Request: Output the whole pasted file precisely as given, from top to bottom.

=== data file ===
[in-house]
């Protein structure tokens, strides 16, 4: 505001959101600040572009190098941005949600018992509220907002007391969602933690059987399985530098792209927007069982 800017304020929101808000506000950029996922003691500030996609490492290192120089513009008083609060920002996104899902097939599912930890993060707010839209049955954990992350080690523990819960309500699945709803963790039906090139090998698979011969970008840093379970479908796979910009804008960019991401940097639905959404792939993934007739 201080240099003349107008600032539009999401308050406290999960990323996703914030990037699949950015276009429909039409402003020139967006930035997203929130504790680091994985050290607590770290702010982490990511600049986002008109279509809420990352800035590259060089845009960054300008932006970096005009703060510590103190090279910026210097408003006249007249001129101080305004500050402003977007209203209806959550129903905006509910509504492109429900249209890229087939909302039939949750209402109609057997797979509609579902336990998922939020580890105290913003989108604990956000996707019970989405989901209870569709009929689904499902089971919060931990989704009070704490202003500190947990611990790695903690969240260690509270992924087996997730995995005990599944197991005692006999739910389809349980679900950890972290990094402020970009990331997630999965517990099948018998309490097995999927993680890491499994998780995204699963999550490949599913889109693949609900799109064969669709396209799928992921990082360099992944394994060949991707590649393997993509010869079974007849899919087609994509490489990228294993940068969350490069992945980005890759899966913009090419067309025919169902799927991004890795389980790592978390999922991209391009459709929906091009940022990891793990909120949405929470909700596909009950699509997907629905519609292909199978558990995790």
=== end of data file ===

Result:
[in-house]
């Protein structure tokens, strides 16, 4: 505001959101600040572009190098941005949600018992509220907002007391969602933690059987399985530098792209927007069982 800017304020929101808000506000950029996922003691500030996609490492290192120089513009008083609060920002996104899902097939599912930890993060707010839209049955954990992350080690523990819960309500699945709803963790039906090139090998698979011969970008840093379970479908796979910009804008960019991401940097639905959404792939993934007739 201080240099003349107008600032539009999401308050406290999960990323996703914030990037699949950015276009429909039409402003020139967006930035997203929130504790680091994985050290607590770290702010982490990511600049986002008109279509809420990352800035590259060089845009960054300008932006970096005009703060510590103190090279910026210097408003006249007249001129101080305004500050402003977007209203209806959550129903905006509910509504492109429900249209890229087939909302039939949750209402109609057997797979509609579902336990998922939020580890105290913003989108604990956000996707019970989405989901209870569709009929689904499902089971919060931990989704009070704490202003500190947990611990790695903690969240260690509270992924087996997730995995005990599944197991005692006999739910389809349980679900950890972290990094402020970009990331997630999965517990099948018998309490097995999927993680890491499994998780995204699963999550490949599913889109693949609900799109064969669709396209799928992921990082360099992944394994060949991707590649393997993509010869079974007849899919087609994509490489990228294993940068969350490069992945980005890759899966913009090419067309025919169902799927991004890795389980790592978390999922991209391009459709929906091009940022990891793990909120949405929470909700596909009950699509997907629905519609292909199978558990995790």